Imagine for a minute a trailer with tandem axles, without springs or suspension.  As the trailer rolls over a speed bump, the first wheel rises on the bump, then because there is no equalization, the back wheel may lift off the ground too.  This is an example where axles don’t share the load.  On top of the bump, the one axle (and it’s poor tire) takes all the weight.

Think again about a trailer with tandem axles, but this time, think about it with an equalizing suspension.  (The little gold up-side-down Y shaped thing between the trailer springs in the image above is the “Equalizer”.)  It moves like a “Teeter-Totter” to adjust the relative vertical position of the wheels as they go over bumps or into dips.  See this article for an equalizer action animation.

In this engineering opinion, load sharing is absolutely essential.  Whether with springs or torsion or other suspension type, they need to share the load.  To illustrate, please see our post Springs Vs. Torsion Axles.  There we show how Torsion Axles naturally cause higher stress, so imagine that doubled!  It’s not a good idea — especially when you can accomplish almost the same damping with a hybrid system as shown above.  Longer springs also help.

Trailer Axles And Stability

A second key to success is making the axles stable under the trailer.  For discussion purposes let’s look at leaf springs – which include both slipper and double eye as well as rubber isolated hybrids.

Of course, we start by mounting the axle(s) straight – single, tandem axles, triples or more.  If they are not true, they will “fight”, and that causes problems.

Next, is a stable connection to the frame.  To illustrate, think about the classic single axle leaf spring.  The forward portion of the leaf spring acts as a trailing arm from the frame.  A trailing arm is a very stable way to mount an axle – and it is one reason people like the feel of torsion axles.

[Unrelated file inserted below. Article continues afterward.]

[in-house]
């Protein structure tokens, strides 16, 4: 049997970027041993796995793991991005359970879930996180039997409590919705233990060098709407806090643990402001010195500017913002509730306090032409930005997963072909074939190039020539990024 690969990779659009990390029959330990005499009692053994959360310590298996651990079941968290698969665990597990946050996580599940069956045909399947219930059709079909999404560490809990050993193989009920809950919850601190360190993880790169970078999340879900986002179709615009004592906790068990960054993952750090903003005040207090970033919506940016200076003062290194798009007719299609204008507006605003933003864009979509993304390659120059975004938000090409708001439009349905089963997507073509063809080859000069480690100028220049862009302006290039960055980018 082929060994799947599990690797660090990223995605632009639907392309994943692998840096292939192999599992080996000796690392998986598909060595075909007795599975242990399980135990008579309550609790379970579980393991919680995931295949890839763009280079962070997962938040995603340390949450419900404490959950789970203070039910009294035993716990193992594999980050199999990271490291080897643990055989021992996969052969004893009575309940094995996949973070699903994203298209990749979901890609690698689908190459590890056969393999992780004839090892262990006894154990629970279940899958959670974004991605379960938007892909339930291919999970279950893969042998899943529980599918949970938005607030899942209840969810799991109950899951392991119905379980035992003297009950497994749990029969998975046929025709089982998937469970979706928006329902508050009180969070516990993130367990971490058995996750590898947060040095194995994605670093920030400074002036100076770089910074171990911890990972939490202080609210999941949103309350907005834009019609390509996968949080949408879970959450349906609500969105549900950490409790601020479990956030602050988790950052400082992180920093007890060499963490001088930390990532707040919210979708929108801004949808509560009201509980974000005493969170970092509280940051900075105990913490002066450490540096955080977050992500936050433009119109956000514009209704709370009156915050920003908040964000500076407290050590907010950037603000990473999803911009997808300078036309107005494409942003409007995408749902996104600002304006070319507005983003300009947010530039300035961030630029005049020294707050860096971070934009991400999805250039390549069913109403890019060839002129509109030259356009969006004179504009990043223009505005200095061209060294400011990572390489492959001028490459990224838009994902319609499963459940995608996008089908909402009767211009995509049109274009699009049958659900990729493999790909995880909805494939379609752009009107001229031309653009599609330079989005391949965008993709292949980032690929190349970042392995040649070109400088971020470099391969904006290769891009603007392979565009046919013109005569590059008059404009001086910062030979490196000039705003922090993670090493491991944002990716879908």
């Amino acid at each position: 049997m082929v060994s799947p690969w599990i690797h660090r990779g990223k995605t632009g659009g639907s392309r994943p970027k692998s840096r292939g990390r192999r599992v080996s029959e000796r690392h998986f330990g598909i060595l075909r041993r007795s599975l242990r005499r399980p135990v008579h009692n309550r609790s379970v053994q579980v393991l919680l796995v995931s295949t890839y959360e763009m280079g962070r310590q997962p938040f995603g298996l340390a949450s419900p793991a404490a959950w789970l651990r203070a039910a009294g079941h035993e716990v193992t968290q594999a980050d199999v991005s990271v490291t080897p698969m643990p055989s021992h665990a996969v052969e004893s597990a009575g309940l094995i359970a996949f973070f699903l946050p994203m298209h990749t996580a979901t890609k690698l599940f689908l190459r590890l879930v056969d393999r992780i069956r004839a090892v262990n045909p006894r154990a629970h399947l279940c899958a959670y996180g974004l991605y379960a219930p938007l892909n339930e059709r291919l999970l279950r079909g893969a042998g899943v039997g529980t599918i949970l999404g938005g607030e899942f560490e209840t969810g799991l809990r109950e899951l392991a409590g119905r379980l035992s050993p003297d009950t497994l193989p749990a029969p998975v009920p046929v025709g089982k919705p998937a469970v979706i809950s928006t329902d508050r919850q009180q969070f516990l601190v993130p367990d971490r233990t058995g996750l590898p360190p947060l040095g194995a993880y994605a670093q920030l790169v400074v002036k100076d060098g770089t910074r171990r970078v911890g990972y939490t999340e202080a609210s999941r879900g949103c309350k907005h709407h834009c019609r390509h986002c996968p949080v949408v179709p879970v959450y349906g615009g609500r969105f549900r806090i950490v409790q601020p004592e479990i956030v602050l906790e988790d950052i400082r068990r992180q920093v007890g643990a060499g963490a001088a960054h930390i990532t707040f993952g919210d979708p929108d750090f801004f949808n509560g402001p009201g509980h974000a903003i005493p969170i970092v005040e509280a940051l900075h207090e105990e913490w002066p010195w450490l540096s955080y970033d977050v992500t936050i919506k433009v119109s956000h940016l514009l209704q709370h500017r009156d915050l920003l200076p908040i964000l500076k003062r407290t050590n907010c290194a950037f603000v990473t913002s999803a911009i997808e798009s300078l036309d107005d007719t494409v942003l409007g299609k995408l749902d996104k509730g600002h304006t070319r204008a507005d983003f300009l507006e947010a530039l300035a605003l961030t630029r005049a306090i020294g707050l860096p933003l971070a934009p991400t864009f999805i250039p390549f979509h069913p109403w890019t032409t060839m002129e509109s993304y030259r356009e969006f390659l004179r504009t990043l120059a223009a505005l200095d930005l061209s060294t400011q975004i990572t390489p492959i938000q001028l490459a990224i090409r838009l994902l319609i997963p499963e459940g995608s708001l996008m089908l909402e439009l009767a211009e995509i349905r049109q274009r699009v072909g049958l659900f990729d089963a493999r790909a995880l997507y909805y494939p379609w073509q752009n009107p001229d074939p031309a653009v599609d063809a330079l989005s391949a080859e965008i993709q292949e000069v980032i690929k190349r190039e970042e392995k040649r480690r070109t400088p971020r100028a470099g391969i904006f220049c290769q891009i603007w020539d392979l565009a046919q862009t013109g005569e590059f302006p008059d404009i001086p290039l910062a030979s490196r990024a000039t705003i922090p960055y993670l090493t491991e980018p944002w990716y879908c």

When tandem leaf spring axles mount in the classic way (like in the image below), the back axle is a leading arm.  That is not as stable.  Yet, because they connect with the linkage in the center, and because motion in one moves the other, it becomes stable.  It’s a quasi stable condition that proves to work.  As a side note, this is why you sometimes see trailer brakes on just the front tandem axle, and not on the back one.

Slipper style leaf springs pin the back axle springs to the equalizer give a trailing arm effect for all axles.  Looking at the photo above showing slipper springs, it is easy to see that the back springs attach to the center equalizer, allowing them to “float” at the back.  This is also quasi stable because movement in the equalizer actually moves the back axle just a bit.  This is not bad or dangerous in any way, but it’s worth understanding, and it makes rear axle brakes work better (more stable).  That’s one reason for the 6000# rule of thumb.

Walking Beam Style

The trailing arm discussion above is most applicable when the axles attach with a flexible or semi-flexible member.  Leaf springs are semi flexible.  Torsion rubber isolation makes the torsion axle arm drive the flexible connection, so it does best as a trailing arm.